Over the past year, I have received so many questions regarding my podcasting process to include how I was able to create such a seamless workflow. I understand how learning how to do something new can be scary and frustrating, so I want to help ease your mind and demystify the podcasting process.
Now, if you are listening to this episode using the player above, I want you to know that it was recorded towards the end of my first year in podcasting, so my process has changed a little since then, but the content still rings true today. That being said, I want you to remember that your podcasting journey will continue to evolve over time. You are never 100% done, mainly because technology changes and your needs change along the way as well.
I hope you enjoy this episode and receive a ton of value from it. Make sure to read the lessons learned section below for more details regarding the changes in my process and the tech used throughout.
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My podcasting journey started towards the end of 2019. I had been really struggling with the idea of continuing to blog due to the time it required. I had come to the realization that I knew the content and what I was trying to say, but many times I couldn't find the right words to use. This misalignment was causing my blog writing process to take way too long. After months of researching information online, listening to podcast gurus and so much more I decided to jump into the podcasting world to see if I liked it. My goal was to dip my big toe in to test the waters if you will.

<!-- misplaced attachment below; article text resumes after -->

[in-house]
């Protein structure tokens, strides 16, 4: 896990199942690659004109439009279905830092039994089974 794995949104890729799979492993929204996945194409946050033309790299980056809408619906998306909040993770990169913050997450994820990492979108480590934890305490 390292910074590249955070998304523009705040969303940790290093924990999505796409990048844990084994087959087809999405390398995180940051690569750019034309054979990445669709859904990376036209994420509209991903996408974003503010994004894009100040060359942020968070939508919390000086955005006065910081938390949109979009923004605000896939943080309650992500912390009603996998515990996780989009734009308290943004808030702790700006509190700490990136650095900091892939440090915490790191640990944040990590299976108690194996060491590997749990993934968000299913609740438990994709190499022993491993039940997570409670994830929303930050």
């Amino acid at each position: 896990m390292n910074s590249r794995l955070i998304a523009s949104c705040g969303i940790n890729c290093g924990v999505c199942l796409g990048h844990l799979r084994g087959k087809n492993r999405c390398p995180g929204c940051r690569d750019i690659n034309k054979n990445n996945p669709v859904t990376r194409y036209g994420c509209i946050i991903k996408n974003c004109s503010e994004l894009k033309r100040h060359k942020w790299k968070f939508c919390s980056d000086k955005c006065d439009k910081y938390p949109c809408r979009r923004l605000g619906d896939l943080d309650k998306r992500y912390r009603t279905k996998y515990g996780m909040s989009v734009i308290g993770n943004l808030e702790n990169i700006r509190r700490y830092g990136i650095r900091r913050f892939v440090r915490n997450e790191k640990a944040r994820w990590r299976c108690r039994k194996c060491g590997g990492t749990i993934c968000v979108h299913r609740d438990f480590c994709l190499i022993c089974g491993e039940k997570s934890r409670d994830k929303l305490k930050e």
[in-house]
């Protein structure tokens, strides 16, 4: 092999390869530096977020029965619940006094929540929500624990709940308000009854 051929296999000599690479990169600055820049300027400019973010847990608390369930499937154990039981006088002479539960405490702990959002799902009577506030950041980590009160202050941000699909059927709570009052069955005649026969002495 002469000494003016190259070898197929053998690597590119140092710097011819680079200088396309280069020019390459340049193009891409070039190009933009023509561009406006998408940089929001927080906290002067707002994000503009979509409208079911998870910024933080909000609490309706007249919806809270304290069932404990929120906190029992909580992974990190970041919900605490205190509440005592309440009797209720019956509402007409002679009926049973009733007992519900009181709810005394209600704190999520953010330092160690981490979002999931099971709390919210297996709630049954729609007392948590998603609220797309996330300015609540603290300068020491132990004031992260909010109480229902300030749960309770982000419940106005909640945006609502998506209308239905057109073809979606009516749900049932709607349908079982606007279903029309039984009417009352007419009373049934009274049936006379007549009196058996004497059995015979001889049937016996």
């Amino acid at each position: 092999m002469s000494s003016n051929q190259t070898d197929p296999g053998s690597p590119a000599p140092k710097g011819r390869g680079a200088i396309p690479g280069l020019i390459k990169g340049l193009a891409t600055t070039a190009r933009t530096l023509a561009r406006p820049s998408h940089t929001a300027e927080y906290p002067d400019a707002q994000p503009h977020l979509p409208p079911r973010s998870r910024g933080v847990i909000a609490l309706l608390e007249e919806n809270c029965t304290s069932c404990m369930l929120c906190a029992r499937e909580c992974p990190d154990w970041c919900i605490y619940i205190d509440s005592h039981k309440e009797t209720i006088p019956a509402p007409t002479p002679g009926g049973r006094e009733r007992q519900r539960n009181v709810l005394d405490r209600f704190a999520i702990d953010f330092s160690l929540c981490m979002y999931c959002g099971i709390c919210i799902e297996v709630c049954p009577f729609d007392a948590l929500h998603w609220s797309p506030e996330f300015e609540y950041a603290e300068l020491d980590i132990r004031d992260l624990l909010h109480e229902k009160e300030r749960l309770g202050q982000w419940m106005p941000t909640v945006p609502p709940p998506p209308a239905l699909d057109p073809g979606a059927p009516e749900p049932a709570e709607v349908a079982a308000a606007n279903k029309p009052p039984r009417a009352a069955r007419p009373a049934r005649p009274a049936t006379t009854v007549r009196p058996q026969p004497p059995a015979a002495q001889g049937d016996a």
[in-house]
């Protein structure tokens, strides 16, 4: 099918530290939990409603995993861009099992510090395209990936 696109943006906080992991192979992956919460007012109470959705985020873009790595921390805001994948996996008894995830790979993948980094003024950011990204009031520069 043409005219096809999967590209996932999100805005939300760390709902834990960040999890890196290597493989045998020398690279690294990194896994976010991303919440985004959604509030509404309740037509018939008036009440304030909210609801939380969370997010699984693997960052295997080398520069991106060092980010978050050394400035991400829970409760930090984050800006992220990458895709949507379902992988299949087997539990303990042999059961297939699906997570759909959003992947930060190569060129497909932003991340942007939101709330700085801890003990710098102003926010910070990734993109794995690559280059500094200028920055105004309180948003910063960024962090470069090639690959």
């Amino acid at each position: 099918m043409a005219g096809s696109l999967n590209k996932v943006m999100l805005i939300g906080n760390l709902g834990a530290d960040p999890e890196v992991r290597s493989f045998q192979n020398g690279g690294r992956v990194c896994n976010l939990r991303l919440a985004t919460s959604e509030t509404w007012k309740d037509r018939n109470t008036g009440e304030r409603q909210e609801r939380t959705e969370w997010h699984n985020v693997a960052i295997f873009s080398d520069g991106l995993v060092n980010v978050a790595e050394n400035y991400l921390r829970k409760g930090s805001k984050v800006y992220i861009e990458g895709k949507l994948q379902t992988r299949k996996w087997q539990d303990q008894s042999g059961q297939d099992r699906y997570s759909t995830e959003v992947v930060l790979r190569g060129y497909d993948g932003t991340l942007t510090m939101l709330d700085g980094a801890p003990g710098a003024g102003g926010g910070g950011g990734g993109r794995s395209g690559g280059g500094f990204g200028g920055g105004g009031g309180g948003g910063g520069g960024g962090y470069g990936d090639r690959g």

Well, the beginning of my podcasting journey was extremely rocky because I didn't really know what I was doing and was totally not consistent at all. I purposely didn't advertise or market the podcast because I was so scared, which in hindsight was somewhat of a blessing for me as I didn't feel the pressure to produce in this rocky atmosphere.
This is one of the reasons I wanted to share my journey as well as my lessons learned with you because I don't want you to be discouraged or mislead by misinformation or confusing information out there on the internet. The truth is many of the gurus like Pat Flynn, John Lee Dumas are awesome and they provided a lot of key information that I needed to start, but there was one important piece that I feel was missing in not only their content but the content of many others Their perspective and systems were developed from the mindset of a full-time podcaster. Now they may not have started their journey that way, but at the time they were sharing the information, they were full-time podcasters so the information in it's delivery took on a little bit of that mindset.